Using the same 8oz portion recommendation, I like to hand-press my dough on a baking sheet, with a few tablespoons of olive oil, until I get it to about 1/8″ thickness. The oil is key here, as it prevents the dough from sticking to the grates, without also burning.
Once you’ve got your grill up to the highest heat possible, add the dough to the grate over direct heat. Grill the dough, with the lid open, until large bubbles on the surface form, and the edges just begin to brown.
Next, flip the pizza, and move to indirect heat — you should have nice grill marks here and a sturdy surface for your toppings.
Working quickly, add sauce, cheese, and desired toppings. Remember, the pizza should no longer be over direct heat, which means there is less risk of burning the crust. Once you’ve added your toppings, close the grill to create a conductive environment, and cook until the cheese is bubbly and the pizza is cooked through. Remove from grill and serve.
The Best Pie
Aside from a custom-made pizza oven, your odds of getting pizzeria-quality pie have long been stifled for the home cook, unless one was willing to invest thousands of dollars in a bespoke build. But times are a changing.
In recent years, the market has added a few portable, at-home pizza ovens to satisfy your gluttonous cravings. But trust me, not all of these are created equal.
My personal choice is the Roccbox, manufactured by Gozney. (I’m not affiliated with the company; just a user and a fan.) Sure, there’s an investment involved, but it comes in at roughly 1/3 the cost of any custom-built design. And if I’m going to spend some dough I want to make the most of it.
One of things I love about this device is that it’s portable: throw it in the back of a pickup, or in your trunk for your next tailgate party. Easy-breezy. Even better, it runs on either a gas (propane) or wood option. That means I can be super lazy, and fire this up just like I would a gas grill, or I can go for a more authentic approach and fuel it with chunks of oak and mesquite.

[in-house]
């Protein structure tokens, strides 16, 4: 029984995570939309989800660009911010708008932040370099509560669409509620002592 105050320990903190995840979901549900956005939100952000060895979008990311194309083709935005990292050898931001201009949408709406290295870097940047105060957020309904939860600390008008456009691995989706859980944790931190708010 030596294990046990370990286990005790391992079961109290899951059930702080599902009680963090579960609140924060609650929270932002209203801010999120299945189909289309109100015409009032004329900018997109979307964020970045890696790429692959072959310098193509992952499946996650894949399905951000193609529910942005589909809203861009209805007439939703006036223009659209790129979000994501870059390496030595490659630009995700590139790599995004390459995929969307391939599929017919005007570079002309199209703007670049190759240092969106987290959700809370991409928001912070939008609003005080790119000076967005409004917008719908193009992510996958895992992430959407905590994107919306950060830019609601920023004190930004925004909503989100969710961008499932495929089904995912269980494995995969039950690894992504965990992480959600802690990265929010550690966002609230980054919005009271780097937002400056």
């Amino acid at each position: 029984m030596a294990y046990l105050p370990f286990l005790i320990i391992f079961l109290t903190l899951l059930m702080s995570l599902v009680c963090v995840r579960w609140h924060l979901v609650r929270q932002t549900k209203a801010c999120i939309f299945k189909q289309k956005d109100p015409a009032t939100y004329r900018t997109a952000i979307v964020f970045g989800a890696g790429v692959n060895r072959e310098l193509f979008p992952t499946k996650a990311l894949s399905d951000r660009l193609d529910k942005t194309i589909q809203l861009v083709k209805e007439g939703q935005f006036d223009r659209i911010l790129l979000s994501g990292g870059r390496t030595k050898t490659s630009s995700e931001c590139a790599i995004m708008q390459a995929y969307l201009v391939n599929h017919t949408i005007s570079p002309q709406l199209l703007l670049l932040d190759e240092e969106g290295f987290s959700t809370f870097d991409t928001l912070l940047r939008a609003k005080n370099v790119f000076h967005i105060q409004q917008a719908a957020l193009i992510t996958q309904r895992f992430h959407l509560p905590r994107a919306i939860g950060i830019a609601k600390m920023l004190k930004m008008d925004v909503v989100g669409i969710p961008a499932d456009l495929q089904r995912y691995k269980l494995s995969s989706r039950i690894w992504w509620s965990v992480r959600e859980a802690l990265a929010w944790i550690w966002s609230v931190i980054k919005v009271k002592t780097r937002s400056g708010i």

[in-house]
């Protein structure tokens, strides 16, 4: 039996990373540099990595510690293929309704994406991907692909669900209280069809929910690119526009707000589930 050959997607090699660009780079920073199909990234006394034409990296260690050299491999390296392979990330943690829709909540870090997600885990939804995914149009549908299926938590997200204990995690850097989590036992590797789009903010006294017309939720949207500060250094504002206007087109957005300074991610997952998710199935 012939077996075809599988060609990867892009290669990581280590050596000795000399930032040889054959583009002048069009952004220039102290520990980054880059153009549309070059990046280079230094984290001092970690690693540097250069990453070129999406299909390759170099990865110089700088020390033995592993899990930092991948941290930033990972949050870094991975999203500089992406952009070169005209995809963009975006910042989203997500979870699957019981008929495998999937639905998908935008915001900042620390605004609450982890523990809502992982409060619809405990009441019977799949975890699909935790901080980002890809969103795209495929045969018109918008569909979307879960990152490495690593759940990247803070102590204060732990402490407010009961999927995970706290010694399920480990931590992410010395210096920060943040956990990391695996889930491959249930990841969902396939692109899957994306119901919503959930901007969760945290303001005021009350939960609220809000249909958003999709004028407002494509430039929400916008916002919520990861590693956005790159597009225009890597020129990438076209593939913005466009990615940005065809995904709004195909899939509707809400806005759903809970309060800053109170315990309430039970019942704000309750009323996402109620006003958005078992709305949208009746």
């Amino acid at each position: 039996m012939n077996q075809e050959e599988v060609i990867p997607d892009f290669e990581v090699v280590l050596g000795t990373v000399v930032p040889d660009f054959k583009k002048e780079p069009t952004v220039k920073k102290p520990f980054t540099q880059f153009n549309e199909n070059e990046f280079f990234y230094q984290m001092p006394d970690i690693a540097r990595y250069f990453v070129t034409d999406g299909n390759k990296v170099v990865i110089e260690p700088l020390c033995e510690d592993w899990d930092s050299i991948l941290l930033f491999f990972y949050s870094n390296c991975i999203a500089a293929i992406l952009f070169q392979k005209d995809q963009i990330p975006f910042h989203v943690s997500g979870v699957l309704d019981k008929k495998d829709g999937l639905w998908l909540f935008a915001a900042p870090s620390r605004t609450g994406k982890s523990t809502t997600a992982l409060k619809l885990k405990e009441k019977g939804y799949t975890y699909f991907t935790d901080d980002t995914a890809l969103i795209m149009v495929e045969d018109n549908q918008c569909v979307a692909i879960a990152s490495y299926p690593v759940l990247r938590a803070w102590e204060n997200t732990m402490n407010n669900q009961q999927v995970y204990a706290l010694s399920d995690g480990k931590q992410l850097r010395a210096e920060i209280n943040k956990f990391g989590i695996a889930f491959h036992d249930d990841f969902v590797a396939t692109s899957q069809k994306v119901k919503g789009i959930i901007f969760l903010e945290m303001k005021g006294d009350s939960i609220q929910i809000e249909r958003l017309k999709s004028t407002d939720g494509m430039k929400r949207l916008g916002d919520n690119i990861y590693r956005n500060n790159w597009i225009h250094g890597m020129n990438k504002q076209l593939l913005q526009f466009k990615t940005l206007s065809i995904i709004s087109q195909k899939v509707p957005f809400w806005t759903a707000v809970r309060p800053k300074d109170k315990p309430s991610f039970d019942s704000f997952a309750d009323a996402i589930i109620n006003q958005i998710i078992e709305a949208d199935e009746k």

The best part is that this bad boy gets up to 900+ degrees F in less than 20 minutes, rivaling the very best oven at your local pizzeria. And since I’m not always in the mood for pizza (surprising, I know), the super high heat from this oven allows me to get steakhouse-quality seared steaks (in cast-iron of course), or roasted seafood, vegetables, or any other item I’m looking to cook hot and fast.
Let’s get to the pizza: for the dough, use the same method for prepping it as described above for cast iron.
Using either gas or wood, heat the Roccbox until it reaches 900 degrees F. Add the dough to the provided peel, top with sauce, cheese, and other desired toppings and add to the oven.
Cook pizza for 30-45 seconds, and using the peel or the turning device, rotate the pizza 90 degrees or so and place back into the oven. Continue in this manner for 30 seconds per rotation.
Once the cheese is bubbling and the crust is browned, remove the pizza from the oven, about 2 minutes total cooking time. Serve hot.
The next time you’re thinking about frozen or delivery, re-think that philosophy altogether. Using what you may already have at home, you can produce a healthier, tastier, cheaper pizza than you’ve ever imagined, with just a touch more effort than pressing “order” on your app.
Matt Moore is a regular contributor to the Art of Manliness and the author of The South’s Best Butts.